The story concludes with ramu and i spent many long

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grandfather and the animals and between the boy and the group of cowherd boys. The story concludes with: “Ramu and I spent many long summer afternoons at the pond. I still remember him with affection, though we never saw each other again after I left Dehra. He would not read or write, so we were unable to keep in touch. And neither his people, nor mine, knew of our friendship. The buffaloes and frogs had been our only confidants. They had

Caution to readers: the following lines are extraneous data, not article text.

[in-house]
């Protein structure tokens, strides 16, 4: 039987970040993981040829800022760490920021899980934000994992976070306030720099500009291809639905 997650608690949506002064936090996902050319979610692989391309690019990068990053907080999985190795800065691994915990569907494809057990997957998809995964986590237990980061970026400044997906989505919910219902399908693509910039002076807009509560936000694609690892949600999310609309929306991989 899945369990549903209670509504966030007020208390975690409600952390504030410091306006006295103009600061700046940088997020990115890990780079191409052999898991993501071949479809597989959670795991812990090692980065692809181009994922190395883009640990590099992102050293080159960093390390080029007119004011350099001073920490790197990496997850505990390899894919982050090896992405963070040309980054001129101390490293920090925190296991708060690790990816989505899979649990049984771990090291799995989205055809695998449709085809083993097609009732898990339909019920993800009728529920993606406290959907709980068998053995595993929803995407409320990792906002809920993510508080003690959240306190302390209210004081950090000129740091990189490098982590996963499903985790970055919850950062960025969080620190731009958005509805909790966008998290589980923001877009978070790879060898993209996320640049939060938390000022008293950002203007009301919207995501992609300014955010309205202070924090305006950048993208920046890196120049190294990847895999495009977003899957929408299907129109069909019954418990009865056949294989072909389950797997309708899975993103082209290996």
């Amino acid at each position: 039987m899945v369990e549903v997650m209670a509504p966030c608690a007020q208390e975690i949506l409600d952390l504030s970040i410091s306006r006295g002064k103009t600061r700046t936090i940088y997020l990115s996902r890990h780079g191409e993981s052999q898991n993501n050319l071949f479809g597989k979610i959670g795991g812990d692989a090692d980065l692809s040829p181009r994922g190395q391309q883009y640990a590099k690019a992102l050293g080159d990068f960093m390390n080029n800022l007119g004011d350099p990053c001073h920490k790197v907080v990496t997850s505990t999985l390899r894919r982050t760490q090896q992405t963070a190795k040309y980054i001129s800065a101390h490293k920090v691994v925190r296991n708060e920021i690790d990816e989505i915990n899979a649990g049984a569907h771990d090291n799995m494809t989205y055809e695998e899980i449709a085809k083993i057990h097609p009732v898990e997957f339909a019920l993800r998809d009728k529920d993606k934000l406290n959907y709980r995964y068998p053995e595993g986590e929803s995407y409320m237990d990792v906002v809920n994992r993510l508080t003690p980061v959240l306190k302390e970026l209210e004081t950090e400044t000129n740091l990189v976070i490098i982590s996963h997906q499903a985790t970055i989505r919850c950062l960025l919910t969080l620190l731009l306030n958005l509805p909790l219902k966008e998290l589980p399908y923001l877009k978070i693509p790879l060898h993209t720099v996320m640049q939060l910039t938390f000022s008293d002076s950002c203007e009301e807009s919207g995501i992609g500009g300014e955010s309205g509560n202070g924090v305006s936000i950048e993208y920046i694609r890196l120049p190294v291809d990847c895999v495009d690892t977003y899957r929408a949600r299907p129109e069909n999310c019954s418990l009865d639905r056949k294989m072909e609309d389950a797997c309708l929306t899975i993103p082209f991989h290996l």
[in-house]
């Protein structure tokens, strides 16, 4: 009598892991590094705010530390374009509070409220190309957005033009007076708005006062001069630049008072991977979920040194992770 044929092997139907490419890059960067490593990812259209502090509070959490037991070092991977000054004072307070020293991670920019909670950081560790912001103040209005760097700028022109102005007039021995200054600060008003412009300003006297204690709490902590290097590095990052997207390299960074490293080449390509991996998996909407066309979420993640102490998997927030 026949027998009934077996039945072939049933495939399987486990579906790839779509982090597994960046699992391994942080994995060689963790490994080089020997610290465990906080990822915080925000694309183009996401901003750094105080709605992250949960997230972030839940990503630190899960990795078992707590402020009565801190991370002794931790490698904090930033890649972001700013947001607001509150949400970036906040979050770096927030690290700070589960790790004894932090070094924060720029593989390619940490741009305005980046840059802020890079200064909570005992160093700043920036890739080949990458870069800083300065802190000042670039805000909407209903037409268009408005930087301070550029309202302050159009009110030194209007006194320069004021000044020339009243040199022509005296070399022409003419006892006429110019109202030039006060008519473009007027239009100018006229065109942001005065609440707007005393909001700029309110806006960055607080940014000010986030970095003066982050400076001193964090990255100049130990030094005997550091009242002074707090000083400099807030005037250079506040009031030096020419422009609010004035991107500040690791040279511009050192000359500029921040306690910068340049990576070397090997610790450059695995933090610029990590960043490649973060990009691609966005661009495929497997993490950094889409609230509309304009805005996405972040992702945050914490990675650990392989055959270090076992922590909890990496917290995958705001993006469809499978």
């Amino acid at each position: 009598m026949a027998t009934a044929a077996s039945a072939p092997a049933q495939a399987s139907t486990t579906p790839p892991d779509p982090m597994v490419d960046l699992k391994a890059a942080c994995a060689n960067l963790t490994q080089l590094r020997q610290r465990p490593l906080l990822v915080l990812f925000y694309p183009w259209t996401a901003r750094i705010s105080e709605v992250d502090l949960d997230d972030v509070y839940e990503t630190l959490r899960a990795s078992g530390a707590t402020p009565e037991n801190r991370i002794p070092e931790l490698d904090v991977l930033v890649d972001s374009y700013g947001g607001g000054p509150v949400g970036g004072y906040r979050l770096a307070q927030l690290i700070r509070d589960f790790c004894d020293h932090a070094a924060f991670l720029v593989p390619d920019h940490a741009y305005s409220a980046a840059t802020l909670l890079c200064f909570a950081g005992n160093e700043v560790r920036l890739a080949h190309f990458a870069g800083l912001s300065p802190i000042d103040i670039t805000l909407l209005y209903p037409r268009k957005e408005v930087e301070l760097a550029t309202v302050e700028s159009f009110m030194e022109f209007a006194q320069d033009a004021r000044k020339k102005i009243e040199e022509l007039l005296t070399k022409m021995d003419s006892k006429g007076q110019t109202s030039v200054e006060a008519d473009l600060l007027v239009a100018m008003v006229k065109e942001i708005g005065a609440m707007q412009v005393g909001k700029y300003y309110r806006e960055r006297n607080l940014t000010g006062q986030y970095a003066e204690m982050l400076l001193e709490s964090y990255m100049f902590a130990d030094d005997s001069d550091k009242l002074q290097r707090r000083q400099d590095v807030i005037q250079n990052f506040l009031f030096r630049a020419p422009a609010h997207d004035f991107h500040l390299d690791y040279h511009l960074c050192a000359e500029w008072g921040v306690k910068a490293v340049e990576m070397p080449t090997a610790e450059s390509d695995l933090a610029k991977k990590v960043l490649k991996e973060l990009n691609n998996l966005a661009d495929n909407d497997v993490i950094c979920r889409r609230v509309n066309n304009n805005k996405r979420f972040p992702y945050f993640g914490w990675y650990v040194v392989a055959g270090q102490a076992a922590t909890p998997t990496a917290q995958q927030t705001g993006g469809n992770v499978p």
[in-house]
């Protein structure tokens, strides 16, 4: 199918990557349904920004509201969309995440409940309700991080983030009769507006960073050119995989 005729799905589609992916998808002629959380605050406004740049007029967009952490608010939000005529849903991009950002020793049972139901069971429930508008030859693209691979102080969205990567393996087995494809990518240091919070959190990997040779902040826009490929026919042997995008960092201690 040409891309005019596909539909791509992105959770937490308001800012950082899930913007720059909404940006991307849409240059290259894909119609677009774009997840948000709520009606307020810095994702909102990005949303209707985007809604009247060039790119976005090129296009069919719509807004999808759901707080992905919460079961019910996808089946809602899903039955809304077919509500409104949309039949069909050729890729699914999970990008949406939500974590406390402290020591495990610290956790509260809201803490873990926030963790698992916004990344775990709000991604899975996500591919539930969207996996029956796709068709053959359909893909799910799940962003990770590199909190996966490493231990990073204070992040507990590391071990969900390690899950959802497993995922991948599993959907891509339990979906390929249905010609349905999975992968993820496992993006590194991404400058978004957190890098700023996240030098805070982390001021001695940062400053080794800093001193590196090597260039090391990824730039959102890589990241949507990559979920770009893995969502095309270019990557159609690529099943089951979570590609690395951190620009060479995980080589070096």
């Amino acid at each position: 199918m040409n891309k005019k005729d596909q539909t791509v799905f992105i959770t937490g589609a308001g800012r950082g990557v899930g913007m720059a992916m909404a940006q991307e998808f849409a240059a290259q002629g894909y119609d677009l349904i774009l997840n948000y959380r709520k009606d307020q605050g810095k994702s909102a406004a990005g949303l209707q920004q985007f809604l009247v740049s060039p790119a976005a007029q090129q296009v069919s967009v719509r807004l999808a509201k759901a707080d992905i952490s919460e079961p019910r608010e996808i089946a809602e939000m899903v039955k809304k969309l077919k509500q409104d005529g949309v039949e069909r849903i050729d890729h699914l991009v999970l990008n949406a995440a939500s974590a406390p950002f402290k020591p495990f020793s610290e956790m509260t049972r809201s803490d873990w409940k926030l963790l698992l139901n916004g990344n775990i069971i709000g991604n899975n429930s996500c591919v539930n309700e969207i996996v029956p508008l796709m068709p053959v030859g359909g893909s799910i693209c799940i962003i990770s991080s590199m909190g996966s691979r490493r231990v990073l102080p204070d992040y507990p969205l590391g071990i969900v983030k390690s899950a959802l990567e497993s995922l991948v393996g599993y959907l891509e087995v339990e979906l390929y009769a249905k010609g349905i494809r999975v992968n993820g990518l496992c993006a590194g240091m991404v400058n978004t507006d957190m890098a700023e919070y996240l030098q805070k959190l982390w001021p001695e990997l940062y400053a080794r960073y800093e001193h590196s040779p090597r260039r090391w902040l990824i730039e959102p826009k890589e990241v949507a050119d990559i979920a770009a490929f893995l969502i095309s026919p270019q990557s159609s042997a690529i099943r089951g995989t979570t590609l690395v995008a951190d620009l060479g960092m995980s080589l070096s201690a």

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. com Literary Herald ISSN: 2454-3365 UGC-Approved Journal An International Refereed English e-Journal Impact Factor: 2.24 (IIJIF) Vol. 3, Issue 1 (June 2017) Page 777 Dr. Siddhartha Sharma Editor-in-Chief accepted us as part of their own world, their muddy but comfortable pond. And when I left Dehra, both they and Ramu must have assumed that I wou ld return again like the birds.” “Coming Home to Dehra” Another wonderful story “Coming Home to Dehra” is set in three cities— Dehra, Shimla and Delhi. Here once again the narration is done in the first person resulting in the attractive weaving of the plot in such a small boundary of short story. Major characters are the narrator, narrator‟ s father and mother, headmaster at Shimla boarding school, step-father, step-brother, a tonga-wallah (the man who drive the horse-drawn carriages) and the teacher who informed the narrator of his father‟s death. It is train jo urney from Shimla to Dehra. On its way the narrator is nostalgic and with a series of pictures presents his dear loving father. His father was working in Delhi and sometimes later transferred to Kolkata. He got malaria and jaundice there. He remembered how the boarding school teacher informed him the sad news of his father‟s demise and how he hated the headmaster for the first time in his life for not returning his father‟s letters to him and how he lived a utopian life with his father. Now the train stops at Dehra. The narrator steps down from the train but no one is there to attend him at the station. So he takes a tonga (a horse drawn carriage) and goes straight to his grandmother‟s house. His grandfather was dead and the grandfather has been living there alone. She loves the boy (the narrator) very much and accompanies him to the narrator‟s mother‟s house. He finds no one in the house except his six month old brother and a male housekeeper. “I wasn‟t prepared for a baby brother, least of all a baby half -b rother.” The grandmother goes back her home keeping the boy there. He is informed of the step father with amazement. Next day his mother and new father arrive at the house from their hunting trip. The new father ‟s attitude towards him seems cordial at first but soon it changes into a machine like manner. “My stepfather barely noticed me. The first thing he did on coming into the house was to pour himself a whisky and soda” The step father keeps himself away from the boy so that any conversation will be there. The boy narrator is doing exactly the same thing.
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